(New York) – Malaysia’s human rights situation deteriorated sharply during 2015, as the government increased its campaign of harassment and repression against activists, political opposition figures, and the media, Human Rights Watch said today in its World Report 2016.

Cartoonist Zunar’s depiction of the ongoing use of criminal laws to suppress dissent in Malaysia.  

© 2015 Zunar for Human Rights Watch

In the 659-page World Report 2016, its 26th edition, Human Rights Watch reviews human rights practices in more than 90 countries. In his introductory essay, Executive Director Kenneth Roth writes that the spread of terrorist attacks beyond the Middle East and the huge flows of refugees spawned by repression and conflict led many governments to curtail rights in misguided efforts to protect their security. At the same time, authoritarian governments throughout the world, fearful of peaceful dissent that is often magnified by social media, embarked on the most intense crackdown on independent groups in recent times.

“The Malaysian government responded to public criticism of a major corruption scandal and its persecution of former opposition leader Anwar Ibrahim with a wave of repression,” said Phil Robertson, deputy Asia director. “Prime Minister Najib Razak is trampling on fundamental rights to hush up corruption allegations and maintain his grip on power.”

Throughout 2015, Malaysian authorities arrested dozens of people under the Sedition Act for making remarks critical of the government, the judiciary, and Malaysia’s sultans. At least 33 people have been charged with sedition in the last two years, including seven opposition members of parliament. In April, the ruling coalition passed amendments to the Sedition Act to increase the penalties for violations and make it easier to use the law against online speech. The strengthening of the law was a major reversal by Prime Minister Najib, who had repeatedly promised to repeal the Sedition Act and replace it with a so-called Harmony Act.

The government responded to public reporting and discussions of corruption allegations involving government-owned 1 Malaysia Development Berhad (1MDB) by suspending newspapers, blocking websites, banning the logo of Bersih (Coalition for Free and Fair Elections), arresting dozens of people for participating in peaceful protests, and charging individuals with “economic sabotage” because they lodged police reports about 1MDB in foreign countries.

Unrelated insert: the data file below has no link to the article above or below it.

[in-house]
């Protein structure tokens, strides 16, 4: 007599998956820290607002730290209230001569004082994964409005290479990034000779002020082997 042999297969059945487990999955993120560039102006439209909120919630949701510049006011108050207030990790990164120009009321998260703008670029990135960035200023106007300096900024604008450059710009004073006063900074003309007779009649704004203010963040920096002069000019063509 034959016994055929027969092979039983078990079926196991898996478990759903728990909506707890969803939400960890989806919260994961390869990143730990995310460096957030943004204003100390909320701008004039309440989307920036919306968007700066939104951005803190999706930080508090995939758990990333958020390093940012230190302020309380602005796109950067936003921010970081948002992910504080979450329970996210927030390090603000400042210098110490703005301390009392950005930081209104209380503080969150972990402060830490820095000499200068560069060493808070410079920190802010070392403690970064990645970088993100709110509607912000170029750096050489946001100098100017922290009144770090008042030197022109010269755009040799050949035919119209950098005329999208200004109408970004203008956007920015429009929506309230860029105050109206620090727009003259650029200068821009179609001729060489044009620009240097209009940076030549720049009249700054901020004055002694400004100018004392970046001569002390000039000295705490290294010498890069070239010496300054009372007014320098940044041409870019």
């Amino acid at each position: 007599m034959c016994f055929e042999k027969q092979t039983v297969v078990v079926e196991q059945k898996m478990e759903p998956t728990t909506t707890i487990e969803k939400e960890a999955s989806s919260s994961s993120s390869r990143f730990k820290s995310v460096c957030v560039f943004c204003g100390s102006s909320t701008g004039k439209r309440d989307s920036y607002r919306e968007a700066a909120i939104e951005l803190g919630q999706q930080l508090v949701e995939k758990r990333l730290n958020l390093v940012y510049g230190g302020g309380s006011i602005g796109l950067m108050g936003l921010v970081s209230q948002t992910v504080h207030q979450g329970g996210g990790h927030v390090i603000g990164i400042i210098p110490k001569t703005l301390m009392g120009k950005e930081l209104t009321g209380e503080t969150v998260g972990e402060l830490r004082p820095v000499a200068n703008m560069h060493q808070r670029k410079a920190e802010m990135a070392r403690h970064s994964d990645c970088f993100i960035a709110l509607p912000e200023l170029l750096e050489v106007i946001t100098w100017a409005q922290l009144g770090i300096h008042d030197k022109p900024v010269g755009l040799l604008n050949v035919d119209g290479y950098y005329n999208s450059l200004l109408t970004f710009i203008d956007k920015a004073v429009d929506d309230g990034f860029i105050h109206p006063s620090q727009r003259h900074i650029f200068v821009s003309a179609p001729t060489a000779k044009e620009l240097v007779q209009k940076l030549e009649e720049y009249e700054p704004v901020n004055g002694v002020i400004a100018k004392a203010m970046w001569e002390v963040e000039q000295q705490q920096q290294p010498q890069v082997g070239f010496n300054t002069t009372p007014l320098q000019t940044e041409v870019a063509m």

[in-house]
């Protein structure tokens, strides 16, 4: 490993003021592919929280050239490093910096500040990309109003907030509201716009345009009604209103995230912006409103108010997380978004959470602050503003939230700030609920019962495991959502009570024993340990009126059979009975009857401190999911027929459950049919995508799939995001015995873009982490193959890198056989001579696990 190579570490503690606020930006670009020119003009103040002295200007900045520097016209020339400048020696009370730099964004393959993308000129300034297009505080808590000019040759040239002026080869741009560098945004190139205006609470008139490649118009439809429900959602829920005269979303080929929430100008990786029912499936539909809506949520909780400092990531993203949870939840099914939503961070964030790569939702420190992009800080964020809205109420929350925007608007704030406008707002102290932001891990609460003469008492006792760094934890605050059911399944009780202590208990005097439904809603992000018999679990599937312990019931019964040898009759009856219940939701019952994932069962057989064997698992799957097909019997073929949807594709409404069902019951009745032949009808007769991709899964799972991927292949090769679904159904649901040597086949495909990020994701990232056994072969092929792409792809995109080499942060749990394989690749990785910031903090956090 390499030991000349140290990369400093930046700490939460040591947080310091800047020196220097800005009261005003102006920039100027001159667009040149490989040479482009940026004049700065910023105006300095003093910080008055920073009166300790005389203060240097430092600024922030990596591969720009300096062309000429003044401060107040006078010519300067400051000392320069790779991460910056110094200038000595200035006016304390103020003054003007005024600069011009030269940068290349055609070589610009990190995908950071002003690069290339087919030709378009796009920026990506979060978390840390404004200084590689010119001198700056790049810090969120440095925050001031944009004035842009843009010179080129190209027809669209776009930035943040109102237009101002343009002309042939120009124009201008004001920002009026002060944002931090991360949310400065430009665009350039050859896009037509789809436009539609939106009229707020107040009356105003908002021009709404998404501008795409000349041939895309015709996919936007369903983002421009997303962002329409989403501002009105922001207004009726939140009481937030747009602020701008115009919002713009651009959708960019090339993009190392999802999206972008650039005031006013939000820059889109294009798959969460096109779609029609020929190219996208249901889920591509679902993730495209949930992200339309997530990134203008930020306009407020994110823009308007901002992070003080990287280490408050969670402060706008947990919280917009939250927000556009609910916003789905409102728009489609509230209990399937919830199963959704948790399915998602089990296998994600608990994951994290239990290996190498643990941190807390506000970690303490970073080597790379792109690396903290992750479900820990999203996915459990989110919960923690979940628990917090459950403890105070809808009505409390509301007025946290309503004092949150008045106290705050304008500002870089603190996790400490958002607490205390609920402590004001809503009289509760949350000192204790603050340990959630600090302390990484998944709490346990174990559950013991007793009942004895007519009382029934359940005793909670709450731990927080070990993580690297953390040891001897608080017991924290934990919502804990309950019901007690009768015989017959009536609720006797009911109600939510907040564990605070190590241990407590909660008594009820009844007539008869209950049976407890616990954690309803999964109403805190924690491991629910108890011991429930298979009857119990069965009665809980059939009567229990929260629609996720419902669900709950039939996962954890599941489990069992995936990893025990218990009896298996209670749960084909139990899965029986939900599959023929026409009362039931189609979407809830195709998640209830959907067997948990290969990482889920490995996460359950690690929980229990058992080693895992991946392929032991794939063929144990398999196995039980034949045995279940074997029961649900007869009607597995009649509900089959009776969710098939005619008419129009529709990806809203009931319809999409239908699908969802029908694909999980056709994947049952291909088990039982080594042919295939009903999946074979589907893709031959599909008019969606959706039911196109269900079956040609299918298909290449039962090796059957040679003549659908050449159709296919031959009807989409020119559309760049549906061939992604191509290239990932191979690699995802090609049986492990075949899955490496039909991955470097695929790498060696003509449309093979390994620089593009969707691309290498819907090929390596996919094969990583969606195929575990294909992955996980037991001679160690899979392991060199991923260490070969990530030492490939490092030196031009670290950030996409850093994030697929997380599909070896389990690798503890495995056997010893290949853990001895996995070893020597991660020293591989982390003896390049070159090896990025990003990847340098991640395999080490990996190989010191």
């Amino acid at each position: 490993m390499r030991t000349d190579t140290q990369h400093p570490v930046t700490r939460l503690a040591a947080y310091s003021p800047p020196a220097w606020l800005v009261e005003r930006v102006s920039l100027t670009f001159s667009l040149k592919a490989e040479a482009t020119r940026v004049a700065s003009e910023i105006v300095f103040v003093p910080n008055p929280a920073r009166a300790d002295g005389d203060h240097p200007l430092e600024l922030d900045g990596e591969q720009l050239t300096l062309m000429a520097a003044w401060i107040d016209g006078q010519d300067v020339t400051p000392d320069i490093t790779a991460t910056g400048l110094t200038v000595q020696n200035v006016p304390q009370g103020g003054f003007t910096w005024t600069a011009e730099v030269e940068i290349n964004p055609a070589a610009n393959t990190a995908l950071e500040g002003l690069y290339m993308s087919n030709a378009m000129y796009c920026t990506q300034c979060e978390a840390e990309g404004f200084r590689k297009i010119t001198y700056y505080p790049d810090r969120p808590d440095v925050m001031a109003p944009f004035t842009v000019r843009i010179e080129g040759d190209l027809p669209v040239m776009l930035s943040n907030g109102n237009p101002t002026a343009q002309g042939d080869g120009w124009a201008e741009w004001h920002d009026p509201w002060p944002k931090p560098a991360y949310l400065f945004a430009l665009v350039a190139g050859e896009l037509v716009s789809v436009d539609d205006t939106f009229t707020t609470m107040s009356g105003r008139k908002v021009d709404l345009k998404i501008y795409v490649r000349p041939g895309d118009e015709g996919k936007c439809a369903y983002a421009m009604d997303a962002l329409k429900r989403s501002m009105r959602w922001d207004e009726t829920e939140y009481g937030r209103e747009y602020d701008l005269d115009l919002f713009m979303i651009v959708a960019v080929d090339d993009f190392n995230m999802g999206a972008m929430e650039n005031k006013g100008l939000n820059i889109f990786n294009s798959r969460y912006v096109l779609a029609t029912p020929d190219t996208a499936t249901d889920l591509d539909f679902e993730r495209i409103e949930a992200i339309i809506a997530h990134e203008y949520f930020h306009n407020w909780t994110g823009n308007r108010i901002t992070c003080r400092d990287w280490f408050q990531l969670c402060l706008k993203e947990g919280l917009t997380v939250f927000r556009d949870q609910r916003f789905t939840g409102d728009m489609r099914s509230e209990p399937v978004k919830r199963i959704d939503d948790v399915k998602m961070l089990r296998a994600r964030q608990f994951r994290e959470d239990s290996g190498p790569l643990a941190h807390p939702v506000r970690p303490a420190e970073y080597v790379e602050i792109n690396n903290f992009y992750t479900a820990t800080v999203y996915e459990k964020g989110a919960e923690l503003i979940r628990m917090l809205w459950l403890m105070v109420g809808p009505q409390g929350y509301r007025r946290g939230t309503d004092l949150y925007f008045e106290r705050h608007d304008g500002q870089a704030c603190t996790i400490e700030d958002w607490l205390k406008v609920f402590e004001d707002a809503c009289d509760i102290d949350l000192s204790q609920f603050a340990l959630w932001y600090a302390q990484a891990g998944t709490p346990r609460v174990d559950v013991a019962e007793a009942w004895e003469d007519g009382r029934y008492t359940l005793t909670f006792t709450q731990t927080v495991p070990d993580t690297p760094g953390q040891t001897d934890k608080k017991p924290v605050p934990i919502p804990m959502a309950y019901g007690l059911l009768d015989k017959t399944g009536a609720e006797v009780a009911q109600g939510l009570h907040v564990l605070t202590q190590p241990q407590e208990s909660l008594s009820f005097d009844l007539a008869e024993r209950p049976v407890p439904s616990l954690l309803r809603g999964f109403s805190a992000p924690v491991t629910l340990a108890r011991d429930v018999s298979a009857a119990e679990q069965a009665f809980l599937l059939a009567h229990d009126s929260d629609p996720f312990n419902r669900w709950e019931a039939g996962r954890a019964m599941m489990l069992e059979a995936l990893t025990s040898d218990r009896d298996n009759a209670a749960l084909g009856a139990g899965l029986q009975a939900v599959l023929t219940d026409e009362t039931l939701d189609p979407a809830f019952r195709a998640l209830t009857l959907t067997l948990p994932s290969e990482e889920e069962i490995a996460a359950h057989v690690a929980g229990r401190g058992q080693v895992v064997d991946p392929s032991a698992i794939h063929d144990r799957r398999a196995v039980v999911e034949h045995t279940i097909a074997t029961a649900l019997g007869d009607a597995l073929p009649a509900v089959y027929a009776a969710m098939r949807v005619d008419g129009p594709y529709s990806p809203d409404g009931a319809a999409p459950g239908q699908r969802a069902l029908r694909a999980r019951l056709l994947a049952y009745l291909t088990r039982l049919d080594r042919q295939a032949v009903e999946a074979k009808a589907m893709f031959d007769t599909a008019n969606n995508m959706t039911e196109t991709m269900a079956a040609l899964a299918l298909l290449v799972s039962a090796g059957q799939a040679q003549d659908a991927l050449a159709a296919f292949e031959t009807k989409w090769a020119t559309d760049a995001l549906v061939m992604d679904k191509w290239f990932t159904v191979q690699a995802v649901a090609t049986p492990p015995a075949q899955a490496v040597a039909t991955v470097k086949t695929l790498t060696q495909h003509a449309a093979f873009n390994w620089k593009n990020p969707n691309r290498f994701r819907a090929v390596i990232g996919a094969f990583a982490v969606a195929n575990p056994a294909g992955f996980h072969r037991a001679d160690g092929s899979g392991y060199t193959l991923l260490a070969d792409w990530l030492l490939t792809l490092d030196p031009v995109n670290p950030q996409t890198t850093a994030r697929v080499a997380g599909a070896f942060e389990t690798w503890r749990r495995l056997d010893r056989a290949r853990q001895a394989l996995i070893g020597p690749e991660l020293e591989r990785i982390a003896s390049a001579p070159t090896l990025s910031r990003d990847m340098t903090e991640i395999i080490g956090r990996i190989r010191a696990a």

The government also brought back indefinite detention without trial by passing the Prevention of Terrorism Act (POTA), which allows a government-appointed board to impose detention without trial for up to two years, renewable indefinitely with no possibility of judicial review. In December, it passed a sweeping National Security Council law that allows the prime minister to declare security areas within which restraints on police power are suspended.

The politically motivated prosecution of former opposition leader Anwar Ibrahim culminated in February when the Federal Court upheld his sodomy conviction and sentence of five years’ imprisonment. In October, the United Nations Working Group on Arbitrary Detention determined that Anwar was being arbitrarily detained and demanded his immediate release and reinstatement of his political rights.

The rights of lesbian, gay, bisexual, and transgender (LGBT) people remain under threat in Malaysia. The October decision by the Federal Court to uphold a state law prohibiting “a male person posing as a woman” seriously undermines the rights of transgender individuals in the country. There has been little progress in finding the two men who attacked LGBT rights defender Nisha Ayub with metal pipes outside her apartment in September.

“The government’s intolerance of critical speech and its ongoing campaign of arrests and prosecutions belie any claim that Malaysia is a rights-respecting democracy,” Robertson said. “If Malaysia wants to play a role on the international stage, it needs to step back from the brink and end the current campaign of repression.”